Warnings for ableism.
The Scorpion Team has to save their second nuclear silo of the season when they’re called in by Homeland Security.
Sixteen years ago, President Clinton and the Kosovan president met off the record to set up plans for military aid to Kosovo, and the secret agent that had the nuclear football, a briefcase which holds all the launch codes for our nuclear missiles handcuffed to his wrist, was hit so that someone could grab the launch codes at the hospital.
Unfortunately, someone is now trying to launch missiles and former-Agent Bruce Jones (portrayed by JAG’s David James Elliot) suffers from dementia, so Toby (with his Harvard training) will have to help Bruce remember what happened in the hospital before the briefcase was taken.
I don’t even want to imagine what could happen if the real world launch codes were ever taken.
However, this plot is not the real meat of the episode because Drew brings a brochure to Paige about a school for gifted kids in Portland, Maine, that Ralph could go to if Drew makes it on the baseball team. When Paige asks Walter his feelings about it, nothing he has to say is positive. Moving Ralph three thousand miles isn’t logical, and when Paige responds that two parents are better for Ralph, Walter goes off that biology has nothing to do with parenting and he’s not wrong.
It takes more than “fathering to be a father”.
I’m firmly in Walter’s camp. I understand that Drew is trying to be there for Ralph, but Drew also walks around acting like there’s something wrong with Toby and Sylvester playing human bowling (where the human is the bowling ball on a skateboard) and having the usual baking soda volcano for a science fair is what’s “normal”. It’s pretty messed up that even after months in the show timeline, Drew still doesn’t seem to understand that the others are most likely the best influences Ralph can have.
Also—ableism! I’m sick of Drew spouting off about what’s “normal for kids” and what’s not. The only reason he hasn’t made a comment about Happy is that she could totally kick his butt. Also, yes, two biological married parents are generally linked to better outcomes for kids, but if one of those parents is terrible then it doesn’t matter.
Happy does say the same thing that Walter said about Portland, Maine, at least—that Portland is cold and wet.
Paige points out that they all end up spouting off facts when they can’t deal with stuff that might cause them emotional pain, but even with the deflection their facts are still very much accurate about the situation. Facts and emotion can still go hand in hand.
Any resolution on that has to wait though. Once they reach the team’s garage, Bruce is very much not cooperating with Toby, so Walter decides that they need to use an experimental electrical stimulation of the brain to jumpstart Bruce’s brain—because that’s totally what anyone and everyone would do—but Cabe volunteers to go first to show that it’s totally safe.
(Do not try this at home.)
It works on Cabe and on Bruce, who is able to remember that someone with a blue finger took the launch codes. Toby figures out that the suspect (agent Khara) has a condition called Raynaud’s Phenomenon that causes his finger to turn blue when he’s under major stress.
Back at the hospital where Bruce was taken, agent Khara is brought in so that Bruce can see him to jog some memories. Bruce remembers that Kara had called someone after grabbing the briefcase. By playing phone dial tones again, the team is able to figure out the phone number and find the co-conspirator before he hits the final button to launch a missile towards Russia.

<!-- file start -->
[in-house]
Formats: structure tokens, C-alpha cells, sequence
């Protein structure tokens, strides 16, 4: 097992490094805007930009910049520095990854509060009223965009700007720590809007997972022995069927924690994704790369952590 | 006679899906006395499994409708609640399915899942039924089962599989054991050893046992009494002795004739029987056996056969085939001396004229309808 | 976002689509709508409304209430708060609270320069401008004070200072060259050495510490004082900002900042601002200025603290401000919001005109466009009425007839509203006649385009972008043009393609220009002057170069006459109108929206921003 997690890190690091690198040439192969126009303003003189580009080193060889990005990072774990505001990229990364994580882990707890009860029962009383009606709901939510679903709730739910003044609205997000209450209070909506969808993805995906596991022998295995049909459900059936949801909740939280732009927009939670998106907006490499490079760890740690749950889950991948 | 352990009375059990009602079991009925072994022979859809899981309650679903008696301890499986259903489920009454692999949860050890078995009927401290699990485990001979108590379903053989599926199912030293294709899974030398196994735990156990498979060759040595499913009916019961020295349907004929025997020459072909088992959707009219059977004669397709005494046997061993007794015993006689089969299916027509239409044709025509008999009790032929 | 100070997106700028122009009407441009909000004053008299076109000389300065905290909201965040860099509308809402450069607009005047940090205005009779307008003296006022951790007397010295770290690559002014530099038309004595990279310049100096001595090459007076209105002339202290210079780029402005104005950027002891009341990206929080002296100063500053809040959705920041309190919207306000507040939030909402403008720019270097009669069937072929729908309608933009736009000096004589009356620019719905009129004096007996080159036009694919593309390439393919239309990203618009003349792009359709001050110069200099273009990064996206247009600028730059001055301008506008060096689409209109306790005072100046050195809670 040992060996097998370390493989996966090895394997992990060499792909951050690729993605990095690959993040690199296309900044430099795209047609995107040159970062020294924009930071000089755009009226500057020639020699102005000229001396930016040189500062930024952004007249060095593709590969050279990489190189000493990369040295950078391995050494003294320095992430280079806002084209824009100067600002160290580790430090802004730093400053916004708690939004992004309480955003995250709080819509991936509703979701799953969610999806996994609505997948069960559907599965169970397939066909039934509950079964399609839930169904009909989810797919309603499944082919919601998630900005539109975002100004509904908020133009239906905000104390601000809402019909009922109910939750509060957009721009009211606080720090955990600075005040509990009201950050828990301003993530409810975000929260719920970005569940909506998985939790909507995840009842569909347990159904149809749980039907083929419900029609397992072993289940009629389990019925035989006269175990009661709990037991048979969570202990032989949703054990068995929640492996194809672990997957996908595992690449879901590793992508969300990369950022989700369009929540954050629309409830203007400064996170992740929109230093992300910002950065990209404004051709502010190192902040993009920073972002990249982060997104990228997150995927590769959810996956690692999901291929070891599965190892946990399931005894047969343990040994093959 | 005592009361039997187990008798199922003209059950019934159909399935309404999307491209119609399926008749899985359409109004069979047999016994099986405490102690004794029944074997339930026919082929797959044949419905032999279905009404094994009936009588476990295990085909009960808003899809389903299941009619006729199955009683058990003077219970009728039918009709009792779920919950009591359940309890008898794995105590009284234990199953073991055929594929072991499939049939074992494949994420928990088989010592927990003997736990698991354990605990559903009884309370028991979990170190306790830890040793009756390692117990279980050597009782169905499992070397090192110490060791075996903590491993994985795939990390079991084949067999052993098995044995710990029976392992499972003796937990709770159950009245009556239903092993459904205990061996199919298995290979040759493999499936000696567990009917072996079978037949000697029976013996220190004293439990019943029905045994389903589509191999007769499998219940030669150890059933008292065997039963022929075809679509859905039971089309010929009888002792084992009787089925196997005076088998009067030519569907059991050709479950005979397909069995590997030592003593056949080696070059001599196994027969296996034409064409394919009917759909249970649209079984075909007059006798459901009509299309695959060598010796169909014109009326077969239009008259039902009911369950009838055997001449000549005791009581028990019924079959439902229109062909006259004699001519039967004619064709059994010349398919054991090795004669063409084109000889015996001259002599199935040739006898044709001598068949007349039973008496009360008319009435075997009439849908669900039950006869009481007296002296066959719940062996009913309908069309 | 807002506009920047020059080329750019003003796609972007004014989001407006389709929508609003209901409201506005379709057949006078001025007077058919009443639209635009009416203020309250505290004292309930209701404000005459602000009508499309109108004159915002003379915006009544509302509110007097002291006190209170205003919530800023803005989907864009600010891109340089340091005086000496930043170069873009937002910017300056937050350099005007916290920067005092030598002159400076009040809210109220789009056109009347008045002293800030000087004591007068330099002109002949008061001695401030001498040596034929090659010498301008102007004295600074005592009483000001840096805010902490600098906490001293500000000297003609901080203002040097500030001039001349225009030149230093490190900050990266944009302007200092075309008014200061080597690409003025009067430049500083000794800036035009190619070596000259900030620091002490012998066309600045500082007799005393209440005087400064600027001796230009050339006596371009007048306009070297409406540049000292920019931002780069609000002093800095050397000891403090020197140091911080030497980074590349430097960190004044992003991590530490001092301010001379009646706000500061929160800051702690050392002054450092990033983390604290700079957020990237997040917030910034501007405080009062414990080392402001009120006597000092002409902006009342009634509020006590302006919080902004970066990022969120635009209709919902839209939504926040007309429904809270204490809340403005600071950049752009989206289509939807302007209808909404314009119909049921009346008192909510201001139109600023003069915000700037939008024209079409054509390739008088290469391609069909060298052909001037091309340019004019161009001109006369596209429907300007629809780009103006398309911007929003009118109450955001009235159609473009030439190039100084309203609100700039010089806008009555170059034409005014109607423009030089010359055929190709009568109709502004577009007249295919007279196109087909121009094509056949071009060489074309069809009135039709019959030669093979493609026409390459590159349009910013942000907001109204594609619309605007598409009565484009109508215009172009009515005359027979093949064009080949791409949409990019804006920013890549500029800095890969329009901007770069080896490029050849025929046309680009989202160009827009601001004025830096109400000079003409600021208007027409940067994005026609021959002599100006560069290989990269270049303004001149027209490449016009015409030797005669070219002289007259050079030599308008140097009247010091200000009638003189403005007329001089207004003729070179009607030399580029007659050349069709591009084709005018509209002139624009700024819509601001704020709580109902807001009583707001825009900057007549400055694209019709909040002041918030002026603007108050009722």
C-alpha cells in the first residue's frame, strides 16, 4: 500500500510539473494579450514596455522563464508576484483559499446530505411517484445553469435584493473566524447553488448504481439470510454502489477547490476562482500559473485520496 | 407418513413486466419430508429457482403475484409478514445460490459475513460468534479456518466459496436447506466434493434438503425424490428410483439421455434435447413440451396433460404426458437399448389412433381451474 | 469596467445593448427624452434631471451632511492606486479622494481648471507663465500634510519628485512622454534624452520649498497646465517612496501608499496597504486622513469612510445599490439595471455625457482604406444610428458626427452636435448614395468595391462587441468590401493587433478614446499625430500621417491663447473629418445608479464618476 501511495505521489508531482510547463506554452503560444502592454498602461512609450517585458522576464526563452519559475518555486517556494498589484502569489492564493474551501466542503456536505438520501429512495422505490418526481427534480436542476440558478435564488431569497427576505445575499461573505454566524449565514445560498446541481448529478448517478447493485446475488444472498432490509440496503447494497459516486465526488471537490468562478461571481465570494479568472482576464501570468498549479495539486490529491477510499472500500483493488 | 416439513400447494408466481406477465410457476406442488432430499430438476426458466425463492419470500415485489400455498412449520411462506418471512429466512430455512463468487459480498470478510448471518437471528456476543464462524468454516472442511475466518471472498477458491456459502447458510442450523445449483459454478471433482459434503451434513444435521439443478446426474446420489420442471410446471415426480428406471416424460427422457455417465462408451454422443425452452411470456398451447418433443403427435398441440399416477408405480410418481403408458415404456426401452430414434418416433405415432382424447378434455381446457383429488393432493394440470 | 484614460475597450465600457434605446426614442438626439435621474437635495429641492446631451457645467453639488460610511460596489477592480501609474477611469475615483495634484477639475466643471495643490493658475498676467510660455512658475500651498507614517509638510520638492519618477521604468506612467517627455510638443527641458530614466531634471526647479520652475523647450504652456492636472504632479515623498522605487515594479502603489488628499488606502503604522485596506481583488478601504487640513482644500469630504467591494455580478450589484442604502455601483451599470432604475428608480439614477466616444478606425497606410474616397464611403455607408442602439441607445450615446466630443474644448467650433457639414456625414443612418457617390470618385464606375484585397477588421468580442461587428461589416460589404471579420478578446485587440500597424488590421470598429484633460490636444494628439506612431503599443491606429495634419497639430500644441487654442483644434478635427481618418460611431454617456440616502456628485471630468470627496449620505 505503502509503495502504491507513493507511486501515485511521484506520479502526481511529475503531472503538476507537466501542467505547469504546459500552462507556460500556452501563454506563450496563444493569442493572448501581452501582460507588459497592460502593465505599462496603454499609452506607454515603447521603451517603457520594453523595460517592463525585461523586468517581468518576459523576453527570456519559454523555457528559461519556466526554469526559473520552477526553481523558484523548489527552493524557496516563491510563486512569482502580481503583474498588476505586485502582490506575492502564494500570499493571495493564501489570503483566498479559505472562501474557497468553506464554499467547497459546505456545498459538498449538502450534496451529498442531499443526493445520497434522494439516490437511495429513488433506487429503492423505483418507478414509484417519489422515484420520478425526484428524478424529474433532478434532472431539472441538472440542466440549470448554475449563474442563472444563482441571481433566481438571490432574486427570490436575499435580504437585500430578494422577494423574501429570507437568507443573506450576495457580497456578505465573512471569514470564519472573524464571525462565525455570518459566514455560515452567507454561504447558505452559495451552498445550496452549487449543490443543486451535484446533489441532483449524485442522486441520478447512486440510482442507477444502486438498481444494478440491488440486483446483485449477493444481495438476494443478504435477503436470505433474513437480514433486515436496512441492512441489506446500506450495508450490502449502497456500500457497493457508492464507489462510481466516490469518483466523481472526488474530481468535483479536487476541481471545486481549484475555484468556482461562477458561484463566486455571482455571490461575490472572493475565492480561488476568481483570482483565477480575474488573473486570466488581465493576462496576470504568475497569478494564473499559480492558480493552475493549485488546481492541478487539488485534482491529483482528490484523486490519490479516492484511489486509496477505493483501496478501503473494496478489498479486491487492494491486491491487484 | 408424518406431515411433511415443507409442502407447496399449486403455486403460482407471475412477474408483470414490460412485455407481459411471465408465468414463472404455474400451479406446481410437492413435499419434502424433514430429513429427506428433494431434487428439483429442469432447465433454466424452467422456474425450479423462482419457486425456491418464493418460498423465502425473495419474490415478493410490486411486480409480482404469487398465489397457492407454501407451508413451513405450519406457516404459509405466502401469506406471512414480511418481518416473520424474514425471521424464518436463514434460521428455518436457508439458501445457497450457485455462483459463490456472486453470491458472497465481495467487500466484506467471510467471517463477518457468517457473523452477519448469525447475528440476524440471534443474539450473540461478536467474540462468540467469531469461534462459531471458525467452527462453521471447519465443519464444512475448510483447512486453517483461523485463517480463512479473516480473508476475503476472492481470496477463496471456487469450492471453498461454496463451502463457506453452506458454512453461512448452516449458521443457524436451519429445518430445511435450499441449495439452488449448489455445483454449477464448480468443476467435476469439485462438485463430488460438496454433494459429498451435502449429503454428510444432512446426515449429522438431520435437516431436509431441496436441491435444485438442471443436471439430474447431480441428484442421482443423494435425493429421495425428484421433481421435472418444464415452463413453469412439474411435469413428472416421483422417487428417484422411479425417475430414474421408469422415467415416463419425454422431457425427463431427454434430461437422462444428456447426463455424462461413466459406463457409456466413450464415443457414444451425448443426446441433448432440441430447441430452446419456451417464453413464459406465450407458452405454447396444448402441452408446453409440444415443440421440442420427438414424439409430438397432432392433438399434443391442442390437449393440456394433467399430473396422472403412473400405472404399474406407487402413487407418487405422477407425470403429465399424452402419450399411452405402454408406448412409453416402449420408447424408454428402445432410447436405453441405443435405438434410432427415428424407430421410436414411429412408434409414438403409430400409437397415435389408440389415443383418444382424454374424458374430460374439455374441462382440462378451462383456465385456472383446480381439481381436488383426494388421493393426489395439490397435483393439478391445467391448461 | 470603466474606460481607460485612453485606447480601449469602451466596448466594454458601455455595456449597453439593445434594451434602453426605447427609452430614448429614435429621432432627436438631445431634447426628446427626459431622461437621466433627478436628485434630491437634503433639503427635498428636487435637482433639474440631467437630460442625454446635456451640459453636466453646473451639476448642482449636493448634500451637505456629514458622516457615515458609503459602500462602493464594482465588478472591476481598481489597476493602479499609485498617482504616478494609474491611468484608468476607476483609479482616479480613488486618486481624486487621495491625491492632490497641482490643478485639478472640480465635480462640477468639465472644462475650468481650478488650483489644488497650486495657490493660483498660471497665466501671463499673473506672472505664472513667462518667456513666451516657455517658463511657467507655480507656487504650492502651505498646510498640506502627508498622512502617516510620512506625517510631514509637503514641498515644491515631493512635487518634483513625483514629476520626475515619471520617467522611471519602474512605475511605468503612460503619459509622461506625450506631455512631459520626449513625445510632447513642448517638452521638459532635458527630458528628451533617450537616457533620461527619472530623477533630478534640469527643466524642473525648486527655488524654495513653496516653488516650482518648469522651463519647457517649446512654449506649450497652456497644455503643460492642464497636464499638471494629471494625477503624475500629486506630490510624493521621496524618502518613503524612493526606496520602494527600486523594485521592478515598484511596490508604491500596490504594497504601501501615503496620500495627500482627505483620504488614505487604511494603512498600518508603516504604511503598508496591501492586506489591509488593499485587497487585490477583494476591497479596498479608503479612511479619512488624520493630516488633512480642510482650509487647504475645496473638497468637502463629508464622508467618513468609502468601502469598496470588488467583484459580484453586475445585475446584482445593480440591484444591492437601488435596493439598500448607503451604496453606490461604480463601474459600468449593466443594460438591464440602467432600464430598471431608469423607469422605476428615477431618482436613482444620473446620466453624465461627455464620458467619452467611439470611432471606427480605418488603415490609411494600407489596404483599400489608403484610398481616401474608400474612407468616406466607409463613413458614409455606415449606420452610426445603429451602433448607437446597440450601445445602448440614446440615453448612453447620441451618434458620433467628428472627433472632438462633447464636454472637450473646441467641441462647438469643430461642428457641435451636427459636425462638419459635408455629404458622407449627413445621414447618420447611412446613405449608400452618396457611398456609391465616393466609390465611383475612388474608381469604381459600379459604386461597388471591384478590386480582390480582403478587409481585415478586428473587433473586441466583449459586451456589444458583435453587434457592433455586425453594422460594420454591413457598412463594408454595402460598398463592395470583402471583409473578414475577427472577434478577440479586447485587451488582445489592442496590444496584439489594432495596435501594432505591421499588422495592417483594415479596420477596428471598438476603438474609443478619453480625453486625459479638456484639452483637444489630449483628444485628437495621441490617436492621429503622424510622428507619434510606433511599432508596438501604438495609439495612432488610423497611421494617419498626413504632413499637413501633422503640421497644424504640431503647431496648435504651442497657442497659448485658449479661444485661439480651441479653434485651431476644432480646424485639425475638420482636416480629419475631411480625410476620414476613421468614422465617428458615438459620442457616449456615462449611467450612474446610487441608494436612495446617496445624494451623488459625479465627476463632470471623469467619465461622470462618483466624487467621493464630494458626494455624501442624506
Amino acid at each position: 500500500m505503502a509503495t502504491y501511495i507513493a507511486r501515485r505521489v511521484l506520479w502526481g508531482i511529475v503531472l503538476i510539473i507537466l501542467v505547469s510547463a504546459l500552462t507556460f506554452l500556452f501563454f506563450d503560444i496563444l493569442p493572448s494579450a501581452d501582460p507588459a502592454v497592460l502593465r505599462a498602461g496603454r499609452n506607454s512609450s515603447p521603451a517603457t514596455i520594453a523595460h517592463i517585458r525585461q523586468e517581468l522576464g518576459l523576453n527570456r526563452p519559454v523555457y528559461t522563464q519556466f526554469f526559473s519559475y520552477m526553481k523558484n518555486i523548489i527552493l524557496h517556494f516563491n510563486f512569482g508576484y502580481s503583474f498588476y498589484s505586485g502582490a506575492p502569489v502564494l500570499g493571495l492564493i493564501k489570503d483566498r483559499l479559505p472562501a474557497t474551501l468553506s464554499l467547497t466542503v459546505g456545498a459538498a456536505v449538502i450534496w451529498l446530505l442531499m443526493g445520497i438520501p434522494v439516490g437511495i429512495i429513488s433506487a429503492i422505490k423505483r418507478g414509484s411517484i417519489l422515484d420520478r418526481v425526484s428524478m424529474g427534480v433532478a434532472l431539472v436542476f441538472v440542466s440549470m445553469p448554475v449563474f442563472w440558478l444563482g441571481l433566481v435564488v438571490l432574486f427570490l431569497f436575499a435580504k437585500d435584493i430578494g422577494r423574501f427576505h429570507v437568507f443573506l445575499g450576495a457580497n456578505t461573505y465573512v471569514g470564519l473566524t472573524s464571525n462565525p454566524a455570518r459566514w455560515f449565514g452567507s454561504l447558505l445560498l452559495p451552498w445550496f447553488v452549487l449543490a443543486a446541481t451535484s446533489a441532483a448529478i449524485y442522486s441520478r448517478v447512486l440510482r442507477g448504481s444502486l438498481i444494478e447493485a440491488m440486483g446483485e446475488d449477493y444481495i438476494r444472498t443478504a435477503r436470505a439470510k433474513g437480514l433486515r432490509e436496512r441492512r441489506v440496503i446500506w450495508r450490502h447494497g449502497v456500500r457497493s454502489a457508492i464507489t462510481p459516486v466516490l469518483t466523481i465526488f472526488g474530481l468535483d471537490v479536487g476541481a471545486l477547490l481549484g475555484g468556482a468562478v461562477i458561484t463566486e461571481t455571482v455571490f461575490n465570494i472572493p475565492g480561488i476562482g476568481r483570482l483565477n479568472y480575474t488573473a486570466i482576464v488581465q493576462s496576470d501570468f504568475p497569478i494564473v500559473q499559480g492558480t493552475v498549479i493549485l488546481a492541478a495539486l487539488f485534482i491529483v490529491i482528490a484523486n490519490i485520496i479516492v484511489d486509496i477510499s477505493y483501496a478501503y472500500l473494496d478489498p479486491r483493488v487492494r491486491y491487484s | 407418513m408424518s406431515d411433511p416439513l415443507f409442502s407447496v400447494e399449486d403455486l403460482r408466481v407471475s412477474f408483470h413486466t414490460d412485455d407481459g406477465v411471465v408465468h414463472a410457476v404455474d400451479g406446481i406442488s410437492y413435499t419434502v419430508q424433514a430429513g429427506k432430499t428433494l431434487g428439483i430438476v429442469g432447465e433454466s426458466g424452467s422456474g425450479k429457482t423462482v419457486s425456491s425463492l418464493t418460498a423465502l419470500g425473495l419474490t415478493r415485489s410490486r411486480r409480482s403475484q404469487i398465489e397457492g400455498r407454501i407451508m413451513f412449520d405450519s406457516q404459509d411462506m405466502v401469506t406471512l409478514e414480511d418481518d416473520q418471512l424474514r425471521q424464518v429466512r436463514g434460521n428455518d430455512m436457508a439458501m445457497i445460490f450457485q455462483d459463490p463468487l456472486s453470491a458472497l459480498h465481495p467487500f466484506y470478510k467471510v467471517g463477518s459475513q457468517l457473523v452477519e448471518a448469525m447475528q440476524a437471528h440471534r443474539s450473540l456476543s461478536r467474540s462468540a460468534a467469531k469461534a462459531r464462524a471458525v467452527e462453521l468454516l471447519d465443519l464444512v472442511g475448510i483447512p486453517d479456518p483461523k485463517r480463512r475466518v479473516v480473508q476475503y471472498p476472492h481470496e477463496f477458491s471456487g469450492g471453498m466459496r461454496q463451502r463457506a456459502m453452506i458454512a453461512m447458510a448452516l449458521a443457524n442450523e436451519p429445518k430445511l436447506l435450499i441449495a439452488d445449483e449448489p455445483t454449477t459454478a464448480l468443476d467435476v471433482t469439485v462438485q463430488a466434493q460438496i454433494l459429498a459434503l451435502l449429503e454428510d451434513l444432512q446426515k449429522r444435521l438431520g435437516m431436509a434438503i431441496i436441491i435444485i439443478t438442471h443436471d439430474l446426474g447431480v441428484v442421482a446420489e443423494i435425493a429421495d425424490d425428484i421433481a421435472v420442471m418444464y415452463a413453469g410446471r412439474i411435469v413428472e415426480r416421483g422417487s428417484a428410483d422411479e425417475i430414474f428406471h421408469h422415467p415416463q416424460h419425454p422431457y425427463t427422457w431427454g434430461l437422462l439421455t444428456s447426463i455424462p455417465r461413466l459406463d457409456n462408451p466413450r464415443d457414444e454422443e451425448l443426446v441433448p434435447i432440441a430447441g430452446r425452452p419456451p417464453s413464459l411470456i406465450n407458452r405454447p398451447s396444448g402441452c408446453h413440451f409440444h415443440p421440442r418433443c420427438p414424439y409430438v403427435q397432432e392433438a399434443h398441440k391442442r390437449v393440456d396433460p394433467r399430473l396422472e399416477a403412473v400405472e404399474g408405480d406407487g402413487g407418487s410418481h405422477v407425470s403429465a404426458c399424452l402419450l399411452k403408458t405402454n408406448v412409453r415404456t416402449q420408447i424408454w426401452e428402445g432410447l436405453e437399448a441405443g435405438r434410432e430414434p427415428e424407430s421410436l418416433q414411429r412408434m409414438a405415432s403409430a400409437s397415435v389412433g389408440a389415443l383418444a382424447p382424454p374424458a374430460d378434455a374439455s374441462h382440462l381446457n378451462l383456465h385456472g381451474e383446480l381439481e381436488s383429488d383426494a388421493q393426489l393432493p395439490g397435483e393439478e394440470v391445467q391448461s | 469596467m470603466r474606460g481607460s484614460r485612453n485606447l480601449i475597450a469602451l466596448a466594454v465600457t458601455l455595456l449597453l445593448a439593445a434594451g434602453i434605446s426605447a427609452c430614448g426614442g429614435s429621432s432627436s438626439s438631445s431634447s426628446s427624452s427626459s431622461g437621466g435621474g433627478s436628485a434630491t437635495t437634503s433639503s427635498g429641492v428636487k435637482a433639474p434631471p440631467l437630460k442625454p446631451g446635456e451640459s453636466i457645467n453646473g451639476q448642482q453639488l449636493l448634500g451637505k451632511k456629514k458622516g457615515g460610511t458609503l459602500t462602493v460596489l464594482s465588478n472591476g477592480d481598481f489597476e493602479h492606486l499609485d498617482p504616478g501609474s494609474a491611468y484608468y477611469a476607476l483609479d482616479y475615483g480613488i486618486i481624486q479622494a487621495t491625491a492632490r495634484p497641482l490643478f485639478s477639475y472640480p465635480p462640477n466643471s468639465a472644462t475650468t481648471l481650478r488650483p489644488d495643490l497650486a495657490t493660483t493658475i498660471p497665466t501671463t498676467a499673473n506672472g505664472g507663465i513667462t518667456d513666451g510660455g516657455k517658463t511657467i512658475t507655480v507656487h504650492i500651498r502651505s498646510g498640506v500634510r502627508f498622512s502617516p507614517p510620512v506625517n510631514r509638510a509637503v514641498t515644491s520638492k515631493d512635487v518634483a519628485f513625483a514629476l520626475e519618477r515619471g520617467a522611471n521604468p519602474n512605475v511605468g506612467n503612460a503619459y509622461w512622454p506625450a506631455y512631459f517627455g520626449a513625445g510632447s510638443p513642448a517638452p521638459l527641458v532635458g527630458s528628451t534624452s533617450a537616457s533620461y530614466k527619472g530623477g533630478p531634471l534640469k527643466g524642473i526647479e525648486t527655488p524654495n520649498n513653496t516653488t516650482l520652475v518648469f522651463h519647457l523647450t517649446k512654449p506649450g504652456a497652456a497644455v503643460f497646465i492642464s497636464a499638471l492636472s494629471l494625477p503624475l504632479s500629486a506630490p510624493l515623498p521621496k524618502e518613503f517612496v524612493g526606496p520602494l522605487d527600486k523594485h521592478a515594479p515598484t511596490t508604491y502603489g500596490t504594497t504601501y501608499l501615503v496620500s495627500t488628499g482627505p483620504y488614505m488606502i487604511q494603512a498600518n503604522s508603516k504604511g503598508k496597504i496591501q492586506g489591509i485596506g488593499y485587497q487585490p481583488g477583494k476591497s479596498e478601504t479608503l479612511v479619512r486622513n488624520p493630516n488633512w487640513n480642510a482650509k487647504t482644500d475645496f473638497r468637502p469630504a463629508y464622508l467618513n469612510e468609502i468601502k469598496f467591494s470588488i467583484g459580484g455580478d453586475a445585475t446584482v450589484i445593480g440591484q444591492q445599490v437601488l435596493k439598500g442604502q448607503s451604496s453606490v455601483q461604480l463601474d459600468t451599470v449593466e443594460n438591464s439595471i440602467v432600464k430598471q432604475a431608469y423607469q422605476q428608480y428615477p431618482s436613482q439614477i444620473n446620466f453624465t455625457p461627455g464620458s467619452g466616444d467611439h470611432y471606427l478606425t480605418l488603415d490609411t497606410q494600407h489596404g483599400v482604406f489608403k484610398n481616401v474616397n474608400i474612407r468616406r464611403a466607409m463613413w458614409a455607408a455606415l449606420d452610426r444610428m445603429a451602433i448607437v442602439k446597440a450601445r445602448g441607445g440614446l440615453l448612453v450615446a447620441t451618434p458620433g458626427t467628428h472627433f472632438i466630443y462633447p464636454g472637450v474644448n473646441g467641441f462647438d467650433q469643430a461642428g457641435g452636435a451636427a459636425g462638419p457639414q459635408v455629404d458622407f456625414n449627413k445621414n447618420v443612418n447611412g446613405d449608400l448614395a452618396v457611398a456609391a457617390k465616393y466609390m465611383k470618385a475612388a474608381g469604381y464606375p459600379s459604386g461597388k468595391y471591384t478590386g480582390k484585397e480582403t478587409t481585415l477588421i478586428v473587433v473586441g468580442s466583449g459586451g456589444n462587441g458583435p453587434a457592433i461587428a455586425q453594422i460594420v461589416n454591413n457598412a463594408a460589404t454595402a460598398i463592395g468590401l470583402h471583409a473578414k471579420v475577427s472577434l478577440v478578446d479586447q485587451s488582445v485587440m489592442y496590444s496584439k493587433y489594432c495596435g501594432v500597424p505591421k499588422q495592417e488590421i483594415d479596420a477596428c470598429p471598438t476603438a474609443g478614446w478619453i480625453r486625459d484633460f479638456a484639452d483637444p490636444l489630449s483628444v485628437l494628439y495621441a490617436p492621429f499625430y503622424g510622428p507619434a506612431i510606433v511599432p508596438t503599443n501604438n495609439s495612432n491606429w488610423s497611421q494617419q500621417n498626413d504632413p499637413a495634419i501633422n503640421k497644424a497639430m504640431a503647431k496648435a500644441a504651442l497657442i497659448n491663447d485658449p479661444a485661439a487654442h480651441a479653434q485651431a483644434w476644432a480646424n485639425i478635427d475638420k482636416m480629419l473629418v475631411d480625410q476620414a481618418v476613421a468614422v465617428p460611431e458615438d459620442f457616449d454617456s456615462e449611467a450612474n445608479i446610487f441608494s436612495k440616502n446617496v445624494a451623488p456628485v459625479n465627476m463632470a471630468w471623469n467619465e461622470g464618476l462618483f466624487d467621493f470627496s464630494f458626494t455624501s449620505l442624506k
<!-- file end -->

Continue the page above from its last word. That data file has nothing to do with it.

Fortunately (or unfortunately depending on how you look at it), our world’s record keeping is pretty wonderful, so the team is able to track down the baddie to an old boat yard and stop him before Russia goes boom.
The case ends with Sylvester getting to destroy the old football, and the team taking Bruce back to the retirement home where Lorraine (his girlfriend he had looked for earlier) is waiting for him! My shipper heart just rejoiced.
Back at the garage while the others rest, Walter comes up to Paige and begins to list off positive facts about the school for gifted kids and Portland and explaining that he cares about giving her a complete answer to her question. Walter says he cares about Ralph, and he knows that he’s not Ralph’s father, but he must serve a purpose in Ralph’s life because Ralph definitely an important part of his. The last few months with Ralph and Paige have changed Walter and that has made him a better person. He doesn’t want Ralph to leave (obviously) and Paige. (Also duh.)
This is the most Walter has said in regards to his feelings except with Megan all season!
Drew and Ralph return with his first prize from the science fair and an invite to a friend’s birthday party leading Paige to comment that “I don’t want to go” just yet, so Ralph can go play with Walter.
Suck it Drew!
Okay, I should be more adult about this, but I’m still pissed that Drew was such a jerk earlier, and I don’t actually think the writers agree that having Paige and Drew as two parents but leaving the others would be better for Ralph. But, watching characters do and say terrible things—even if that’s the point—still sucks. Still, there was a lot of growth in the relationship between Walter and Paige, and he was finally upfront about how much he cares for Ralph.
The case itself was definitely run of the mill procedural, but the science behind memory loss and the sweet moments with Bruce and Lorraine as well as Cabe and the team were super enjoyable.
Grade: A+ but C for Drew. I really dislike Drew.